a second mode wherein commands and data exchanges between the processor operating in the first state and the keyboard/auxiliary device through the keyboard controlling facility are substantially inhibited, except for a second plurality of security related commands and data; and
a third mode wherein the keyboard controlling facilitating communicates exclusively with the processor operating in a second state, facilitating servicing of either the first or the second security related commands and data, and inhibiting all command and data exchanges between the processor and the keyboard/auxiliary device.
5. The apparatus as set forth in claim 4, wherein the keyboard controlling facility includes logic for unconditionally channeling data received from the keyboard/auxiliary device to the processor, except for a plurality of predetermined key sequences from the keyboard/auxiliary device, while the processor is operating in the first state and the keyboard controlling facility is operating in the first mode.
6. The apparatus as set forth in claim 5, wherein the keyboard controlling facility includes logic for transitioning into and operating the keyboard controlling facility in the third mode, in response to one of the predetermined key sequences from the keyboard/auxiliary device, while the processor is operating in the first state and the keyboard controlling facility is operating in the first mode.
7. The apparatus as set forth in claim 6, wherein the predetermined key sequences include a predetermined key sequence denoting a user's desire for a system comprising the processor to be secured.
8. The apparatus as set forth in claim 4, wherein the keyboard controlling facility includes logic for unconditionally responding to commands from the processor directed towards the keyboard controlling facility and unconditionally channeling data received from the processor to the keyboard/auxiliary device, except for a plurality of predetermined commands from the processor that are directed towards the keyboard controlling facility, while the processor is operating in the first state and the keyboard controlling facility is operating in the first mode.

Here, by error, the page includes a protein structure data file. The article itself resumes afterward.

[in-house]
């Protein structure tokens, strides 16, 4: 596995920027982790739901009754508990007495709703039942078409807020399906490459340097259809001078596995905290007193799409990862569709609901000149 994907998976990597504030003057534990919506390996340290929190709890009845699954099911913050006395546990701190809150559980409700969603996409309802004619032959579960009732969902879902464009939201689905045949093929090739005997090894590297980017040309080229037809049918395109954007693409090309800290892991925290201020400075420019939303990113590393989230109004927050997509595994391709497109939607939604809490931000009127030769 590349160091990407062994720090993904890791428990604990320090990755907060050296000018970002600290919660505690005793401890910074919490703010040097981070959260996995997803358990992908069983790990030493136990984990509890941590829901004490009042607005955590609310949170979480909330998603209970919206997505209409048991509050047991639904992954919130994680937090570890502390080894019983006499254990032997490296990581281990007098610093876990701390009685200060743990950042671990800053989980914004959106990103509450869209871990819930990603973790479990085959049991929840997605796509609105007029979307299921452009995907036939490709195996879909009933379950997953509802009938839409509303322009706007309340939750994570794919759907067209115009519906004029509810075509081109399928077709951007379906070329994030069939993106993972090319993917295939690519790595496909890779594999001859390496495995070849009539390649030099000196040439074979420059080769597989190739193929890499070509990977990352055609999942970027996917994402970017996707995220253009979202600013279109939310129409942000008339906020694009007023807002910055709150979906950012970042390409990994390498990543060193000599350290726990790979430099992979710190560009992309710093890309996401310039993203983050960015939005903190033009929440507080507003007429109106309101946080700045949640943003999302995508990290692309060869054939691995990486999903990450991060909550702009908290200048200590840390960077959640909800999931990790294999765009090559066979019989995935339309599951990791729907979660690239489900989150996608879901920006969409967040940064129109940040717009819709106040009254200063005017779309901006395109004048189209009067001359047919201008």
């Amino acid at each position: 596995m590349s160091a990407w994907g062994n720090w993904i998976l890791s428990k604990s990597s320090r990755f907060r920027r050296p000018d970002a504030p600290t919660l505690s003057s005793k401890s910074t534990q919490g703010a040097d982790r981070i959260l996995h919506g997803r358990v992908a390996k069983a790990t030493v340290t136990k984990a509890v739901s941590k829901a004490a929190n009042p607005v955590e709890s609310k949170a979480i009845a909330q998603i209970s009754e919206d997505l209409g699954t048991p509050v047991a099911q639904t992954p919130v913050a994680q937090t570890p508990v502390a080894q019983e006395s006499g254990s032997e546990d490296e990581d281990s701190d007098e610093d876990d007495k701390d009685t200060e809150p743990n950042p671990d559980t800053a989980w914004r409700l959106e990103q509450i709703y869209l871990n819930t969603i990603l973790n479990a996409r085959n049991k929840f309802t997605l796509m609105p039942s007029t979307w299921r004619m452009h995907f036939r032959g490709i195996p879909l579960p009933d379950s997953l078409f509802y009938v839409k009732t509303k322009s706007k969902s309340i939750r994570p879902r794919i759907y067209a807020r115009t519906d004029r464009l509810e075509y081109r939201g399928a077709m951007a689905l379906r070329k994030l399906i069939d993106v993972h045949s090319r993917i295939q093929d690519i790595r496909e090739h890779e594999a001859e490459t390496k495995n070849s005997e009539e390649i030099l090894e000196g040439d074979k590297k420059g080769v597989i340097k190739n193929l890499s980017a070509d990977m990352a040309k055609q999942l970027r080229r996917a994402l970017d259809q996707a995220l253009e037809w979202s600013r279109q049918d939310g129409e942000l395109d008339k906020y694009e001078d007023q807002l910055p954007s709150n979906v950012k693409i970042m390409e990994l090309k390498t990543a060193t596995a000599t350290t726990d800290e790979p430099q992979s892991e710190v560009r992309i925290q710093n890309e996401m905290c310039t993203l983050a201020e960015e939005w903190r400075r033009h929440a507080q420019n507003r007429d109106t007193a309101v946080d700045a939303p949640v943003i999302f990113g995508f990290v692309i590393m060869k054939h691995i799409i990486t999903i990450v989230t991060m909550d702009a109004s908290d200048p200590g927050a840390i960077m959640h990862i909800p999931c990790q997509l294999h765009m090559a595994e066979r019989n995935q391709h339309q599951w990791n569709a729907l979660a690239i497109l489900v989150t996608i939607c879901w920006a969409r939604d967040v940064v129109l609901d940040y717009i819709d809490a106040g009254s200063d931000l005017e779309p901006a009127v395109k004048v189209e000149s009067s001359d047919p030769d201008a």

9. The apparatus as set forth in claim 8, wherein the keyboard controlling facility includes logic for conditionally performing zero or at least one pre-transition operation depending on the command, and then transitioning into and operating the keyboard controller in the third mode, in response to one of the predetermined commands from the processor, while the processor is operating in the first state and the keyboard controlling facility in the first mode.
10. The apparatus as set forth in claim 9, wherein the predetermined commands include a command instructing the keyboard controlling facility to download a password from a non-volatile memory into the keyboard controlling facility, the keyboard controlling facility downloading the password before transitioning into and operating the keyboard controlling facility in the third mode.
11. The apparatus as set forth in claim 9, wherein the predetermined commands include a command instructing the keyboard controlling facility to enter the second mode, the keyboard controlling facility transitioning into and operating the keyboard controlling facility in the third mode, without performing any pre-transition operations.
12. The apparatus as set forth in claim 4, wherein the keyboard controlling facility includes logic for conditionally channeling data received from the keyboard device to the processor if the data are expected responses from the keyboard, while the processor is operating in the first state and the keyboard controlling facility is operating in the second mode.
13. The apparatus as set forth in claim 12, wherein the keyboard controlling facility includes logic for transitioning into and operating the keyboard controlling facility in the third mode, in response to unexpected data received from the keyboard, while the processor is operating in the first state and the keyboard controlling facility is operating in the second mode.
14. The apparatus as set forth in claim 4, wherein the keyboard controlling facility includes logic for unconditionally responding to commands from the processor directed towards the keyboard controlling facility and unconditionally channeling data received from the processor to the keyboard, while the processor is operating in the first state and the keyboard controlling facility is operating in the second mode.
15. The apparatus as set forth in claim 4, wherein the keyboard controlling facility includes logic for uploading a password to the processor, in response to a command from the processor, while the processor is operating in the second state and the keyboard controlling facility is operating in the third mode.
16. The apparatus as set forth in claim 4, wherein the keyboard controlling facility includes logic for transitioning into and operating the keyboard controlling facility in either the first or the second mode, in response to a command from the processor, while the processor is operating in the second state and the keyboard controlling facility is operating in the third mode.
17. An apparatus comprising: